The twelve jurors were all writing very busily on slates. ‘What are they doing?’ Alice whispered to the Gryphon. ‘They can’t have anything to put down yet, before the trial’s begun.’The judge doesn't fare much better. Re-read Alice Chapter 11 if it's been too long.
‘They’re putting down their names,’ the Gryphon whispered in reply, ‘for fear they should forget them before the end of the trial.’
‘Stupid things!’ Alice began in a loud, indignant voice, but she stopped hastily, for the White Rabbit cried out, ‘Silence in the court!’ and the King put on his spectacles and looked anxiously round, to make out who was talking.
Alice could see, as well as if she were looking over their shoulders, that all the jurors were writing down ‘stupid things!’ on their slates, and she could even make out that one of them didn’t know how to spell ‘stupid,’ and that he had to ask his neighbour to tell him. ‘A nice muddle their slates’ll be in before the trial’s over!’ thought Alice.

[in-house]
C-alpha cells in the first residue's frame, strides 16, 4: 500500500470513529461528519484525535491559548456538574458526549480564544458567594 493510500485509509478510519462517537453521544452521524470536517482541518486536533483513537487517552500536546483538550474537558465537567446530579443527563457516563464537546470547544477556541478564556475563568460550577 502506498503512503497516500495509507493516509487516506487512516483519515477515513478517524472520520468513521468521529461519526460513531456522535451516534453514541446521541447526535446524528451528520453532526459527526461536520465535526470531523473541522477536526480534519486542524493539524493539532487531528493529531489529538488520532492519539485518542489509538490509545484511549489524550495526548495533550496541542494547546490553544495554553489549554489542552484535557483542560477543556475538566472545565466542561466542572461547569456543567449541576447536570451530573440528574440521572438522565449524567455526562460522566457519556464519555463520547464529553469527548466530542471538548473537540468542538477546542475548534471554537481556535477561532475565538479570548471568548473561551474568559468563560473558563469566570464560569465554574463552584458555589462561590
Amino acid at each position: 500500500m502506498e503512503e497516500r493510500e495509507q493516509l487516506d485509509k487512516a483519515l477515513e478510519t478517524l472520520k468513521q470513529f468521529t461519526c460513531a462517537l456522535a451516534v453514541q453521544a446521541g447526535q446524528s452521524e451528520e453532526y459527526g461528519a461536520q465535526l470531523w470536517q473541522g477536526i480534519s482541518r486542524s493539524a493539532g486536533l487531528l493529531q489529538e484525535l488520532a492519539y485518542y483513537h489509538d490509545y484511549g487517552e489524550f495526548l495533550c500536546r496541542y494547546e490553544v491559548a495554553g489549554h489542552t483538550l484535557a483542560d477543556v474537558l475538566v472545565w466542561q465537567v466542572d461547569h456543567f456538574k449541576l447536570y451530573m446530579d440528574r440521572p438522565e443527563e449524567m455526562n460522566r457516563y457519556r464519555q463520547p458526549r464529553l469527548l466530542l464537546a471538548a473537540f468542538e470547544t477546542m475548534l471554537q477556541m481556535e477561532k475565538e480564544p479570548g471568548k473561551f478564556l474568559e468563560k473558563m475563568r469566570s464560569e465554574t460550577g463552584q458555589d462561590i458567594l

Our bedtime reading lately has included The Wizard of Oz, which has this wonderful bit on the demand for humbug. After the Wizard patiently explains that he has no magical powers and no ability to grant courage, hearts or brains, they're nevertheless demanded from him. So he supplies placebos which greatly satisfy.
Oz, left to himself, smiled to think of his success in giving the Scarecrow and the Tin Woodman and the Lion exactly what they thought they wanted. "How can I help being a humbug," he said, "when all these people make me do things that everybody knows can't be done? It was easy to make the Scarecrow and the Lion and the Woodman happy, because they imagined I could do anything.And so too went his rule of the City of Oz, where all needed to wear green-tinted spectacles nominally to protect them from the sparkling emerald radiance but really to make an otherwise normal city appear green.
There are some great lessons to be had in the classics. I wonder how much of it the three year old will pick up.